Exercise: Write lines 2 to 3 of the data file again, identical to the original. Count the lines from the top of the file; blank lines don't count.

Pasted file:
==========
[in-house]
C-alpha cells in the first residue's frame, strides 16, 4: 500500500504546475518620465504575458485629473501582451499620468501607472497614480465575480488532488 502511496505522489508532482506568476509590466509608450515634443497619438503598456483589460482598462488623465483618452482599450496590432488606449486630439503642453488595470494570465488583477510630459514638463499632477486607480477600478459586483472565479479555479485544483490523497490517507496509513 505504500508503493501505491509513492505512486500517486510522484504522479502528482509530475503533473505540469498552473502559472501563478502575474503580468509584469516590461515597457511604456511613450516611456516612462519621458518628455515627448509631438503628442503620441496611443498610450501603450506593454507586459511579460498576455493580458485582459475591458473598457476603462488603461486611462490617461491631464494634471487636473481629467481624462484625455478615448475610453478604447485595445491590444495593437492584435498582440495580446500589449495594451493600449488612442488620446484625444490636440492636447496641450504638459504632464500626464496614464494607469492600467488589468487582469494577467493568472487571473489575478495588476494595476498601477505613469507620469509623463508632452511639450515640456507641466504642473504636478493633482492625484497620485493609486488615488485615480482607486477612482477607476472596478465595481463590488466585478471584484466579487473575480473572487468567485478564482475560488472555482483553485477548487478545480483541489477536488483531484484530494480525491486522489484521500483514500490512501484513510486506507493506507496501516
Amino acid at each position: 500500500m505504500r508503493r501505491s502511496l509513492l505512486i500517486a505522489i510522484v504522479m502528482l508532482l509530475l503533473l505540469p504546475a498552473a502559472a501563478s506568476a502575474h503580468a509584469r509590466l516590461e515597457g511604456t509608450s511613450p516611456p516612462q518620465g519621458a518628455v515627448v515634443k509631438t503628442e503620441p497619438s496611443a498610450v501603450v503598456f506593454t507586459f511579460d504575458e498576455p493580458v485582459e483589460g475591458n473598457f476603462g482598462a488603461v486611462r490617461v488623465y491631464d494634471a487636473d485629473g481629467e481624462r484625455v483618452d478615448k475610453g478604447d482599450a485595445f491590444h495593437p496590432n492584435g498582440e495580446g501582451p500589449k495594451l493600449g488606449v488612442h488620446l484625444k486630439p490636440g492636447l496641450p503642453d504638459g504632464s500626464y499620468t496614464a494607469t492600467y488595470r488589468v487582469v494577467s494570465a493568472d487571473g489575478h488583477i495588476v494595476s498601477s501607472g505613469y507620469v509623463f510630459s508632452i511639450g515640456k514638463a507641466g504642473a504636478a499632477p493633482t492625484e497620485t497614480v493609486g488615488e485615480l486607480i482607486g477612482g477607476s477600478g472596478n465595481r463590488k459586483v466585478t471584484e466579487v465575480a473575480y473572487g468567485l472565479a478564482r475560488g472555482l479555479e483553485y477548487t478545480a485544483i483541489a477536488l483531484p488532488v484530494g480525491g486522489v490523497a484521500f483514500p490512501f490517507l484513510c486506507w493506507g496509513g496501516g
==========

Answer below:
C-alpha cells in the first residue's frame, strides 16, 4: 500500500504546475518620465504575458485629473501582451499620468501607472497614480465575480488532488 502511496505522489508532482506568476509590466509608450515634443497619438503598456483589460482598462488623465483618452482599450496590432488606449486630439503642453488595470494570465488583477510630459514638463499632477486607480477600478459586483472565479479555479485544483490523497490517507496509513 505504500508503493501505491509513492505512486500517486510522484504522479502528482509530475503533473505540469498552473502559472501563478502575474503580468509584469516590461515597457511604456511613450516611456516612462519621458518628455515627448509631438503628442503620441496611443498610450501603450506593454507586459511579460498576455493580458485582459475591458473598457476603462488603461486611462490617461491631464494634471487636473481629467481624462484625455478615448475610453478604447485595445491590444495593437492584435498582440495580446500589449495594451493600449488612442488620446484625444490636440492636447496641450504638459504632464500626464496614464494607469492600467488589468487582469494577467493568472487571473489575478495588476494595476498601477505613469507620469509623463508632452511639450515640456507641466504642473504636478493633482492625484497620485493609486488615488485615480482607486477612482477607476472596478465595481463590488466585478471584484466579487473575480473572487468567485478564482475560488472555482483553485477548487478545480483541489477536488483531484484530494480525491486522489484521500483514500490512501484513510486506507493506507496501516
Amino acid at each position: 500500500m505504500r508503493r501505491s502511496l509513492l505512486i500517486a505522489i510522484v504522479m502528482l508532482l509530475l503533473l505540469p504546475a498552473a502559472a501563478s506568476a502575474h503580468a509584469r509590466l516590461e515597457g511604456t509608450s511613450p516611456p516612462q518620465g519621458a518628455v515627448v515634443k509631438t503628442e503620441p497619438s496611443a498610450v501603450v503598456f506593454t507586459f511579460d504575458e498576455p493580458v485582459e483589460g475591458n473598457f476603462g482598462a488603461v486611462r490617461v488623465y491631464d494634471a487636473d485629473g481629467e481624462r484625455v483618452d478615448k475610453g478604447d482599450a485595445f491590444h495593437p496590432n492584435g498582440e495580446g501582451p500589449k495594451l493600449g488606449v488612442h488620446l484625444k486630439p490636440g492636447l496641450p503642453d504638459g504632464s500626464y499620468t496614464a494607469t492600467y488595470r488589468v487582469v494577467s494570465a493568472d487571473g489575478h488583477i495588476v494595476s498601477s501607472g505613469y507620469v509623463f510630459s508632452i511639450g515640456k514638463a507641466g504642473a504636478a499632477p493633482t492625484e497620485t497614480v493609486g488615488e485615480l486607480i482607486g477612482g477607476s477600478g472596478n465595481r463590488k459586483v466585478t471584484e466579487v465575480a473575480y473572487g468567485l472565479a478564482r475560488g472555482l479555479e483553485y477548487t478545480a485544483i483541489a477536488l483531484p488532488v484530494g480525491g486522489v490523497a484521500f483514500p490512501f490517507l484513510c486506507w493506507g496509513g496501516g